Revisiting the bible
I find it interesting and at times necessary to revisit an "old" piece for current relevance. With that in mind,
Gregory E. Maggs, Judicial Review of the Manual for Courts-Martial. 160 Mil. L. Rev. 96 (1999).
The Court of Military Appeals long ago described the Manual as the military lawyer’s “Bible.” Anyone familiar with the military justice system could agree with this characterization. Judge advocates constantly must turn to the Manual for direction. Indeed, attempting to conduct a court-martial without referring to the Manual’s numerous rules would be impossible. Yet, if the Manual has the attributes of a holy scripture, then *98 the military courts have seen more than a few heretics. In well over a hundred-reported instances, defense and government counsel have asked courts to invalidate or ignore Manual provisions. The courts themselves have not entirely kept the faith; over the past few decades, they have refused to enforce the Manual in dozens of cases.
You can even buy a copy from Walmart. In United States v. Hemp, the CMA said
The Manual is the "Bible" for the military lawyers, and if they were to read its requirements and inspect the form of specifications in the appendices they would undoubtedly arrive at a conclusion that the issue framed by the specification was confined to one specific intent. Another fair assumption would be that if the Government intended to rely on a specific type of intent other than intent not to return, the appropriate form would be used. If counsel were lulled into that belief, and it would not be unreasonable, by the long established procedure and the contents of the Manuals, there would be no occasion to make a motion to plead the offense more particularly. Neither would there be an expectation that, by failing to demand more details, the accused would be required to defend on an issue different from the one encompassed within the pleadings.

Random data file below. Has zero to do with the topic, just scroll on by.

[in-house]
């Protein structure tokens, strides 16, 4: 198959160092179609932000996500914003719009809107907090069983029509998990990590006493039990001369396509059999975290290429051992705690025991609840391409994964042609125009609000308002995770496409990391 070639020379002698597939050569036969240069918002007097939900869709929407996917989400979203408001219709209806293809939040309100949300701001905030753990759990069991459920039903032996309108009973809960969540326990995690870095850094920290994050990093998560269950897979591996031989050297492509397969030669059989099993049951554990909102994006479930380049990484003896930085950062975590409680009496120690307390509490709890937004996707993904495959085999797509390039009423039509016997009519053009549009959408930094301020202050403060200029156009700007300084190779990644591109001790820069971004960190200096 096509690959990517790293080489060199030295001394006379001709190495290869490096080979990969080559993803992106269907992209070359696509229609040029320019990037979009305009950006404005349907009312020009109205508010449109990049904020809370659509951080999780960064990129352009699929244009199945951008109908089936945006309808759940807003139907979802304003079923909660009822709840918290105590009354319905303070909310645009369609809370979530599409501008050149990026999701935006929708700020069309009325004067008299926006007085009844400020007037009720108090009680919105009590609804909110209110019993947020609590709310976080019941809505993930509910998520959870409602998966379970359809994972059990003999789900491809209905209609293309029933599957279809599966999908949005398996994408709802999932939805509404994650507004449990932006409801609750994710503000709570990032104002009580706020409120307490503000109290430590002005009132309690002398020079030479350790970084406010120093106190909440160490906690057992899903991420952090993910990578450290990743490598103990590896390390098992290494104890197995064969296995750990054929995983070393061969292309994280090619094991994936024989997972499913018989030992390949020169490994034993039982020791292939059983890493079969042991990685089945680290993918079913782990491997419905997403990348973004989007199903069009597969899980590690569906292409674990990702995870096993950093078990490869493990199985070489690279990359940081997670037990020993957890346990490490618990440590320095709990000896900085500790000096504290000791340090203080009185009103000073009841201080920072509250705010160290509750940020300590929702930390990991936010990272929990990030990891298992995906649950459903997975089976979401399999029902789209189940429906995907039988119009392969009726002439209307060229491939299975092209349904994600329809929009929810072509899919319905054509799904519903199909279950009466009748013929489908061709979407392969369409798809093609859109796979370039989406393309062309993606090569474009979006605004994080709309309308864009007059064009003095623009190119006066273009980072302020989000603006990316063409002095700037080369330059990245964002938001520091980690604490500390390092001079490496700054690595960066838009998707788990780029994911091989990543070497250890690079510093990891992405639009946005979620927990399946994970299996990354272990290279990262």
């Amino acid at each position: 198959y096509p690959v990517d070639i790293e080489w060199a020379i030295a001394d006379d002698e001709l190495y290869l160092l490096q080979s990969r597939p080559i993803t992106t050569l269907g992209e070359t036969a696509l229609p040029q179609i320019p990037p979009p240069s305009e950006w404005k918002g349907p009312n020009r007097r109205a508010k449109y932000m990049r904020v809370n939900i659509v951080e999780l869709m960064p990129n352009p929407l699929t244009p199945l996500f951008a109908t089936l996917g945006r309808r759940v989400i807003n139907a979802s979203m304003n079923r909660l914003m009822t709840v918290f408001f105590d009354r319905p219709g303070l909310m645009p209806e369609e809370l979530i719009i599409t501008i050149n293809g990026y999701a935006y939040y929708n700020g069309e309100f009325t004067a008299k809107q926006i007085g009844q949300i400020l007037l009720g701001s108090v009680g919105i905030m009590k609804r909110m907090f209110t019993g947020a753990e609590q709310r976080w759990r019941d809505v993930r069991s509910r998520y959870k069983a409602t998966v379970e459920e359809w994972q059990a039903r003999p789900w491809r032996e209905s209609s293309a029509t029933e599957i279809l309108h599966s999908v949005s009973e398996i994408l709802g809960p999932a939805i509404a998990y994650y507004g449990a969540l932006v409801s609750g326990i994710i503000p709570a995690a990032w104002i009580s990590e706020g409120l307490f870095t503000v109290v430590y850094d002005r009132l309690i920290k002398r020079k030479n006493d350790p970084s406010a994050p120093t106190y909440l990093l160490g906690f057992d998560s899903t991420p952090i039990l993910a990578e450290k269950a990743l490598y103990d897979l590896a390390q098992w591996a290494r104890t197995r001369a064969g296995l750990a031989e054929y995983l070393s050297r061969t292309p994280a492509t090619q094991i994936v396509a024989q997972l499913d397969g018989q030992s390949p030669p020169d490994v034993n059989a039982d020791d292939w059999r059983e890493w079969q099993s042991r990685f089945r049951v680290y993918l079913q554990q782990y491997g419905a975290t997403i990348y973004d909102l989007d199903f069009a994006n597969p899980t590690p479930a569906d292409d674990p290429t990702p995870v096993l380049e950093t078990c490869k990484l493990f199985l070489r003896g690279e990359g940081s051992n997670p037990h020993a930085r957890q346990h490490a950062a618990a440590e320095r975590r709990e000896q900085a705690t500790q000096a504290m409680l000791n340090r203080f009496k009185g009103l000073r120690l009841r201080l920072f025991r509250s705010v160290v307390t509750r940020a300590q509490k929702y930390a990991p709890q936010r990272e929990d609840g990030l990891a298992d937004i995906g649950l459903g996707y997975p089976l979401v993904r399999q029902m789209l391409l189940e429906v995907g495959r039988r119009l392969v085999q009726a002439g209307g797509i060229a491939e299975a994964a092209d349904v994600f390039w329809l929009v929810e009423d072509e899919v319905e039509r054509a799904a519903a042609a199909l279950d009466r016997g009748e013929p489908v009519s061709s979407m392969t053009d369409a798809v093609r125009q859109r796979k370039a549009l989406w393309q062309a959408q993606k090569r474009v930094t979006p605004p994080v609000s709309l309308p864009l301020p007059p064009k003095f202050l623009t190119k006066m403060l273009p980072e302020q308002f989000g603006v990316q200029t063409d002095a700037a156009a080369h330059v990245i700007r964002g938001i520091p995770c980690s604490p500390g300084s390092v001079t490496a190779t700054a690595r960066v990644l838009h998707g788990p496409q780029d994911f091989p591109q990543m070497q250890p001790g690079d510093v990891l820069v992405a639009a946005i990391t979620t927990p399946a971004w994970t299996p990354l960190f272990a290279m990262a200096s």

United States v. Hemp, 1 U.S.C.M.A. 280, 3 C.M.R. 14, 19-20 (1952). In Drain, the view expanded.
It has been argued before us that the failure to object to the offer of the deposition at the trial precludes any present appellate contention that it was inadmissible. This Court has, from the first, emphasized that the Manual for Courts-Martial constitutes the military lawyers' vade mecum -- his very Bible. United States v.Hemp, 1 USCMA 280, 3 CMR 14. Since the failure to object may well have resulted solely from reliance by the defense on what Government counsel now contend is the plain and only meaning of the Manual phrasing in question -- paragraph 117a -- we are quite indisposed to penalize the accused by holding that, by his failure to object, he waived his right to urge subsequently that the deposition was inadmissible.
United States v. Drain, 4 U.S.C.M.A. 646, 16 C.M.R. 220, 222 (1954). You might consider this quote from Frank Fedele, The Manual for Courts-Martial--Its Legal Status and Effect of Decisions of the United States Court of Military Appeals. 73 Fordham L. Rev. 336 (1954),
The decisions of the United States Court of Military Appeals have had a sobering effect upon the concept that the Manual for Courts-Martial, as the "bible" of military law, was infallible. While the Manual was put on the same effective legal level as the Uniform Code, when not inconsistent therewith, and thus given recognition as a source of military law without distinguishing between the adjective and substantive provisions therein, at the same time, the notion that every provision therein is absolute law has been completely shattered.
Anyway, the article is worth the re-read as a taxonomy of if, when, and how to challenge an R.C.M.
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